Algebra I: Solution and discriminant in the quadratic formula
This is a free lesson from our course in Algebra I
 
   
In this lesson, you'll learn how to calculate and interpret the discriminant in the quadratic formula.A quadratic equation with real or complex coefficients has two solutions, called roots. These two solutions may or may not be distinct, and they may or may not be real. The roots are given by the quadratic formula:
x = -b (b2 – 4ac) / 2a
where the symbol "" indicates that both
-b + (b2 – 4ac) / 2a
and
-b - (b2 – 4ac) / 2a
are solutions for x. (More text below video...)
<h2> Solution and discriminant in the quadratic formula - Watch video (Algebra I)</h2> <p> factor, quadratic, formula, number, root, solution, equation, value, solving, real, positive, complex, online math, imaginary, discriminant, practice questions, quizzes</p> <p> The quadratic equation ax<SUP>2</SUP> + bx + c has two solutions or roots, and these roots depend on the value of b<SUP>2</SUP> - 4ac. </p>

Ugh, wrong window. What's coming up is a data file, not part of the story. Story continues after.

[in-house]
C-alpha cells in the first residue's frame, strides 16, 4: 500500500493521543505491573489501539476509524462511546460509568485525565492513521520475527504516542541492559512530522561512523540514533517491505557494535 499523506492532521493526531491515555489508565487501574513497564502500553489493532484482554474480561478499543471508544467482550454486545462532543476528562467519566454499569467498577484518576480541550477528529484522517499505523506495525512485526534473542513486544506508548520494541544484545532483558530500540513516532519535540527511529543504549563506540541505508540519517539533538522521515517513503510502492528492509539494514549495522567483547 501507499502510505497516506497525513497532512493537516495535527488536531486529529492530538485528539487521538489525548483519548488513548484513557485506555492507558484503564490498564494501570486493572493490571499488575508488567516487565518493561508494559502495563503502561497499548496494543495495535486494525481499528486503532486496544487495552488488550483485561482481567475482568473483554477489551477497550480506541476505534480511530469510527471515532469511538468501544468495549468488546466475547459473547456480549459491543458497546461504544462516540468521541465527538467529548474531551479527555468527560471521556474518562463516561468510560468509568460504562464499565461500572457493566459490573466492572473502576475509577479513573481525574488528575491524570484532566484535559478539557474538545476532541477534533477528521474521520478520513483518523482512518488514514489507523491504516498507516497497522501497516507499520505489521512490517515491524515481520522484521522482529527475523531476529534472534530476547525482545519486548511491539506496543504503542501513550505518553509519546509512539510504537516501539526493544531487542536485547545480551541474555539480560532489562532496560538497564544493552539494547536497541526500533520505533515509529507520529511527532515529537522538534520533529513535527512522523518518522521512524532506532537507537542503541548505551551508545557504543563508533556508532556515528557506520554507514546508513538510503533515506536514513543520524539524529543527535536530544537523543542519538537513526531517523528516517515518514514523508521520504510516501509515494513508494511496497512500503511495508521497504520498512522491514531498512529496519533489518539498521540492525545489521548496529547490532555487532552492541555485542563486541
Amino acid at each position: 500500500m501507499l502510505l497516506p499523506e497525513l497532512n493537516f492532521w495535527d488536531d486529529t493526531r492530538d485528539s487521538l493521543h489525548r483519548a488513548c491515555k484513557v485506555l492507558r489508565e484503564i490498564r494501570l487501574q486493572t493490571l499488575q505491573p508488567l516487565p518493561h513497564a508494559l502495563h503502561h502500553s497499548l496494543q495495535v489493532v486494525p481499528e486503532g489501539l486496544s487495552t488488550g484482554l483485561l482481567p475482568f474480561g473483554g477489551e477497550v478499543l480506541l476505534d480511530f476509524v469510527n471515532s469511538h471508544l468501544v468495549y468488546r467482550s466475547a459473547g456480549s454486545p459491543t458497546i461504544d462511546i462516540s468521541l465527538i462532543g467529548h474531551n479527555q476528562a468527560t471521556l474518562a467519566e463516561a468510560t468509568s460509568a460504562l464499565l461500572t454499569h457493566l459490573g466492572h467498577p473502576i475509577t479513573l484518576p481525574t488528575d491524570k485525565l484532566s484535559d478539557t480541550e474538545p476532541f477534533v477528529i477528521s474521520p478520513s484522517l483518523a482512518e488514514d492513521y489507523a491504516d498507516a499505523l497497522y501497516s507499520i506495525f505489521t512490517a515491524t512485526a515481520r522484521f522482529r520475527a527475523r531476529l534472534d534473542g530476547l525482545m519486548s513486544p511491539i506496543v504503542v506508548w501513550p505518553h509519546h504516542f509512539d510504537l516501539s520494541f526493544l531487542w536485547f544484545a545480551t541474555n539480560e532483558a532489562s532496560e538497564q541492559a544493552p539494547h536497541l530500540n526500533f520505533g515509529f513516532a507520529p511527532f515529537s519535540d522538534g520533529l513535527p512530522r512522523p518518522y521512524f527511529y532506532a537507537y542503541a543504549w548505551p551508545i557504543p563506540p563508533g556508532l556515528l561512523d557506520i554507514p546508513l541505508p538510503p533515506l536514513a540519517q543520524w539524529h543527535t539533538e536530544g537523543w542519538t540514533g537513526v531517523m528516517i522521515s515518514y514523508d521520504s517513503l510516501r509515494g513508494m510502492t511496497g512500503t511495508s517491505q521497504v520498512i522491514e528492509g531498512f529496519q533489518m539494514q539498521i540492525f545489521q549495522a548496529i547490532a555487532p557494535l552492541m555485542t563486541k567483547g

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Solve 2nd order polynomial by factoring
Solving with the quadratic formula
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(Continued from above) The expression underneath the square root sign is called the discriminant of the quadratic equation, and is often represented using an upper case Greek Delta:
D= b2 – 4ac
A quadratic equation with real coefficients can have either one or two distinct real roots, or two distinct complex roots. In this case the discriminant determines the number and nature of the roots. There are three cases:
• if D = 0, the discriminant is zero, that means there is only one real number solution.
• if D > 0, the discriminant is a positive number, that means there are two distinct real number solutions.
• if D < 0 i.e. negative, there are two distinct roots, each of which is a complex number. A complex number is of the form a + ib; where and b are real numbers and i is the imaginary number with the property i2  = -1. E.g. (2 + -36) is a complex number.
Thus the roots are distinct if and only if the discriminant is non-zero, and the roots are real if and only if the discriminant is non-negative.
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